Right before six o’clock in the evening, a small, scruffy room in a corner on the first floor of the Fine Arts Building begins to fill with 30 or so theater students clad in sweatpants and leggings. A steady murmur of four or five voices quickly turns into a roar of laughter and energy in the hour before places are called for the night’s technical rehearsal.
The Theatre Arts Department premieres its musical production of The Music Man tonight, and there was much work to be done before it opened.
The Music Man, a 1957 Broadway production, follows con man Harold Hill, who poses as a band organizer in a small Iowa town. However, his deceiving ways do not go unnoticed by town librarian Marian Paroo.
The musical, which was selected over a year ago, involves themes of inclusion, acceptance and community, Anne Healy, Theatre Arts Department associate chair, said. Healy will be directing the musical.
Over 50 students are involved in the production of The Music Man, and not all of them are part of the onstage cast.
Students of various theater backgrounds are involved in multiple aspects of production such as onstage acting, light operation, prop management and costume design.
“That’s what theater is all about,” theater arts senior Chris Hoffman said. “It’s a collaborative process; we all work together. We may have different ideas about things, but in the end we’re trying to make a solid, cohesive vision.”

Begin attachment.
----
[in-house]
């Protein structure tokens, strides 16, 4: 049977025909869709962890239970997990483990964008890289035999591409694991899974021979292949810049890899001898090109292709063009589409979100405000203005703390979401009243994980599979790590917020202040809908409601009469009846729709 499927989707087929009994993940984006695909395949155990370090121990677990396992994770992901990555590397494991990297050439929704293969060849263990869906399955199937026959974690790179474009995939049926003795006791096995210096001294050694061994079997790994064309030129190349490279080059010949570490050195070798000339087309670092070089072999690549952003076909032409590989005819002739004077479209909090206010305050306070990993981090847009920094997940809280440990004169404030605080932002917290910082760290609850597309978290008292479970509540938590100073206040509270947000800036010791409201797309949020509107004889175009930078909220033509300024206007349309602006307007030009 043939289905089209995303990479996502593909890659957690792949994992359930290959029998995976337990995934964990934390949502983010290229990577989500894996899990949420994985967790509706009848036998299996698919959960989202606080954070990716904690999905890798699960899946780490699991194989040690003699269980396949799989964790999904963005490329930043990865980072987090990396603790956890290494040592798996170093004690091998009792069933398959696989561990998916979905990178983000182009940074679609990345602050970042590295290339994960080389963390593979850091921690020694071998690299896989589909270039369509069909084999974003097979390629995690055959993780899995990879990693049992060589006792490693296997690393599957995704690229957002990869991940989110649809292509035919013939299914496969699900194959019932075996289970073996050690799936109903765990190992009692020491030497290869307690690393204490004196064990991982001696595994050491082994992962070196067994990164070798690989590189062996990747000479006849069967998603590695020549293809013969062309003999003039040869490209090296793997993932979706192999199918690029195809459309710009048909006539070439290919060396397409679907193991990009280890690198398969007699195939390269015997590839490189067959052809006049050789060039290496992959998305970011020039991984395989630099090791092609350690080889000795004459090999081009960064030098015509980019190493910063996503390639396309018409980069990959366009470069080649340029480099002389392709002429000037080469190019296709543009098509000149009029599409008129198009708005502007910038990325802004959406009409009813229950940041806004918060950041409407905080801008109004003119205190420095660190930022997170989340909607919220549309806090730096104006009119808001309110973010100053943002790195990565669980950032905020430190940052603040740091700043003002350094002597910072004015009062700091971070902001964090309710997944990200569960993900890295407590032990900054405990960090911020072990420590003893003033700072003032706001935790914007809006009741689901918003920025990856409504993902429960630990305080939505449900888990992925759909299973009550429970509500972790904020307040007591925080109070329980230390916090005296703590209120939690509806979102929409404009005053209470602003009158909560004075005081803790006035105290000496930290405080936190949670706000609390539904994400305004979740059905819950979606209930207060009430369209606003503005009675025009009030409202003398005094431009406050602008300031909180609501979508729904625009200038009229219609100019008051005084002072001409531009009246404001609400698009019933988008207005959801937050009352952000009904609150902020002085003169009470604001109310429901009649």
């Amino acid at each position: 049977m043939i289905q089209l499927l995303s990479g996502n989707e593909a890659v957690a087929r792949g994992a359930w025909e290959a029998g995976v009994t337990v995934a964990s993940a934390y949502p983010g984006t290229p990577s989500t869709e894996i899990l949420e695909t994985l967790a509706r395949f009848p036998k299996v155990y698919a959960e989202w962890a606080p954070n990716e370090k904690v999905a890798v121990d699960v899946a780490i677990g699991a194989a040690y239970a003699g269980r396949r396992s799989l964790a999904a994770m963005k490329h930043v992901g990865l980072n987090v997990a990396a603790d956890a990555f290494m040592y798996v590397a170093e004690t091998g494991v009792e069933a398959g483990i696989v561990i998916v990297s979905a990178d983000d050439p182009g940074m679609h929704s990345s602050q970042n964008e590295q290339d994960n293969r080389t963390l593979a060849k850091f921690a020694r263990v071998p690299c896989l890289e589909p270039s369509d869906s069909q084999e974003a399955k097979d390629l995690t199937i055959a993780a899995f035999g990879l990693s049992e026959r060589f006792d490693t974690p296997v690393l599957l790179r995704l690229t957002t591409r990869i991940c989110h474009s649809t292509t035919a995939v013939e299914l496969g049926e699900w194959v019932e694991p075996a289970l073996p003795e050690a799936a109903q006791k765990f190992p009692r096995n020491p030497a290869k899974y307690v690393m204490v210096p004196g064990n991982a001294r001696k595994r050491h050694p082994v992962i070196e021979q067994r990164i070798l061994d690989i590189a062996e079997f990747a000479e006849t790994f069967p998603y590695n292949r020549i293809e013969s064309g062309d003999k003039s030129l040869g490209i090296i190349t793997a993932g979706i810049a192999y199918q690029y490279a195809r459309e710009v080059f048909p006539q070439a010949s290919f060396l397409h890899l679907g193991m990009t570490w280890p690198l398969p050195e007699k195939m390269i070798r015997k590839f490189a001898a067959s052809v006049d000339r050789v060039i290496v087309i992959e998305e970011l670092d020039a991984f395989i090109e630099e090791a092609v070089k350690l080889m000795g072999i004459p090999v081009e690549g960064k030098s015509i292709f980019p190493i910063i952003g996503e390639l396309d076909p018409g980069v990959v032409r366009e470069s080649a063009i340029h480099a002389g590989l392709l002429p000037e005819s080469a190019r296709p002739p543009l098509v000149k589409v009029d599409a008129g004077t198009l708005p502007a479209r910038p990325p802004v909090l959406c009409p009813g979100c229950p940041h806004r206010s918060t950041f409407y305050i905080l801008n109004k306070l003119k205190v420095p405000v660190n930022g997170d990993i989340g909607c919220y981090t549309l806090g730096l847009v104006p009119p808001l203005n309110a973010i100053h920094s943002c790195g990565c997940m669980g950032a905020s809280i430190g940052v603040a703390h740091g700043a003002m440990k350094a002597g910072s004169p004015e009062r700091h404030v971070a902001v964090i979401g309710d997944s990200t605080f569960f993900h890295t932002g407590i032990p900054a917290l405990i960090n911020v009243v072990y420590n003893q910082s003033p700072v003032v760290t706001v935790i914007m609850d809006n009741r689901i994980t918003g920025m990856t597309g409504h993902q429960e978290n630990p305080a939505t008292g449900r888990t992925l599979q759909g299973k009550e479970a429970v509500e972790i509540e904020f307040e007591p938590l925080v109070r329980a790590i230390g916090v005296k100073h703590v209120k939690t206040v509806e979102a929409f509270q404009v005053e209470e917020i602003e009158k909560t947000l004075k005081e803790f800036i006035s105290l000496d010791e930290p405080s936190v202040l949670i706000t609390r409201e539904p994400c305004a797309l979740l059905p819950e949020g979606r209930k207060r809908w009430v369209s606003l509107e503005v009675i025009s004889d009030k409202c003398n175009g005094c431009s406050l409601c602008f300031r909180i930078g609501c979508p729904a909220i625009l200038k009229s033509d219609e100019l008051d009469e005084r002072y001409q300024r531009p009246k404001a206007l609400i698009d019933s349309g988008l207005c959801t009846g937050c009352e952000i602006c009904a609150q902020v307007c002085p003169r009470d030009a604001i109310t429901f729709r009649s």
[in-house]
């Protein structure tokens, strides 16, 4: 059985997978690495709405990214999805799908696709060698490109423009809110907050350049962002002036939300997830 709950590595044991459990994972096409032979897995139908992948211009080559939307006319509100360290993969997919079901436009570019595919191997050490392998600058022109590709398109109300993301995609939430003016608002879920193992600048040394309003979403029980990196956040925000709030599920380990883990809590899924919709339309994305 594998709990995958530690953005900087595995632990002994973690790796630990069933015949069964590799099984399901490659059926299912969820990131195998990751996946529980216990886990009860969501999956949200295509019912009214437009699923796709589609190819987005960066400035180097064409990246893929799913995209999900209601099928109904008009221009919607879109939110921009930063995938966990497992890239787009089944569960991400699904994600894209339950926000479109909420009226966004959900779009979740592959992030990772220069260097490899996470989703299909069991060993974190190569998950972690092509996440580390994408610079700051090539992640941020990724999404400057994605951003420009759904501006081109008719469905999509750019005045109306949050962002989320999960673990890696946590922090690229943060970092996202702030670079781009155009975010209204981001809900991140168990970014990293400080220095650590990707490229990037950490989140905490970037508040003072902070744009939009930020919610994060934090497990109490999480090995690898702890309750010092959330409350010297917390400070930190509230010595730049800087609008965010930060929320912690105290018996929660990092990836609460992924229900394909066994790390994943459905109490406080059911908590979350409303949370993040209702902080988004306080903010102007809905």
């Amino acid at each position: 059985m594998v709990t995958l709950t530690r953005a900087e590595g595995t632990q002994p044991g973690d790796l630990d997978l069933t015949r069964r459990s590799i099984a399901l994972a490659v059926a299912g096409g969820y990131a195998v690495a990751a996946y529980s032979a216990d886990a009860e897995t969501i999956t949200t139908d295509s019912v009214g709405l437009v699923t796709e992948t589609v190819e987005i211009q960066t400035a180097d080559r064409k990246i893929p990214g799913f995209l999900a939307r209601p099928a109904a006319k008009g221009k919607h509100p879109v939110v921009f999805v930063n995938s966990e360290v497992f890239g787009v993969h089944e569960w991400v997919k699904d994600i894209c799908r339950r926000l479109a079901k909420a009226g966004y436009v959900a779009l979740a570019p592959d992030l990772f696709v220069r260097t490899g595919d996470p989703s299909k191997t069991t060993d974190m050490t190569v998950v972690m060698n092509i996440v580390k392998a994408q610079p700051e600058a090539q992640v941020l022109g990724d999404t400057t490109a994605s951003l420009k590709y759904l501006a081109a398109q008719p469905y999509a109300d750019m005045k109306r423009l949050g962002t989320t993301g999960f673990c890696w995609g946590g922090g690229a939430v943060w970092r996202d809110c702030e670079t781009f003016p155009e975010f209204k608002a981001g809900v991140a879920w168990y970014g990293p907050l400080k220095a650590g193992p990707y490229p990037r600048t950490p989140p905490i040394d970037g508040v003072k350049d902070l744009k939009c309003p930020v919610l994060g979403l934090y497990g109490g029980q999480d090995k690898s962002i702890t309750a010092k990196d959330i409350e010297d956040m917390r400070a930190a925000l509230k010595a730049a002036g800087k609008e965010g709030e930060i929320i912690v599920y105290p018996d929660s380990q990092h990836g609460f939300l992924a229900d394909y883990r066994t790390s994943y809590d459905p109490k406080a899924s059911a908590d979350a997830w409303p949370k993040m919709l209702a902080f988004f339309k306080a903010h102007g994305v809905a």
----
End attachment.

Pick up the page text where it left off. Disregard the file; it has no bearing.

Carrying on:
The department’s theater productions also serve to provide a learning experience for students outside the classroom.
“They’re able to learn by doing, and that learning by doing allows them then, when they graduate here, to have a sense of what it means to do it out in the commercial theater world,” Healy said.
As a stage manager, Hoffman manages the production’s technical crew and facilitates design teams toward the director’s vision.
Hoffman and assistant stage manager Alyssa Azcarate are typically the first ones on set and the last to leave, Hoffman said.
As cast and crew neared opening night, rehearsal hours got longer, going from 6 to 11 p.m.
“It’s a lot of pressure because, like, it’s a lot of focus on you,” musical theater junior Monica Lockwood said. “It’s you up there. It’s you singing, it’s you acting, it’s you dancing and, like, if it doesn’t go good, it’s all on you.”
Lockwood will be playing the female lead, Marian Paroo.
She recalls the nerves she felt the first time she auditioned for a role at UTA.
For Lockwood, this audition attempt was different.
“It’s my time,” Lockwood said. “I was ready, and I came here and was like, ‘I wanna slay.’”
Lockwood said part of the reason she got the role was because of the chemistry between herself and her best friend, musical theater senior Bradley Kelm, who is playing Harold Hill, the male lead.
“I have been waiting for this kind of role since I started theater in high school, freshman year,” Kelm said.
Playing the lead is not something Lockwood or Kelm are used to.
“Harold is big, he’s expressive, he commands the stage, he lets you know that he’s there,” Kelm said. “And I am not that kind of person.”
In order to create a performance, an audience is necessary, Healy said.
Lockwood admits that turnout to student productions is not always ideal and that it might be because of the lack of interest that students have for theater.
“It helps us to figure out the world that we live in and how we feel about it,” Healy said. “The arts have been in existence since the dawn of time, and it’s important that it’s supported because it is part of what makes us human.”
The Music Man runs through March 3 in the Mainstage Theatre in the Fine Arts Building.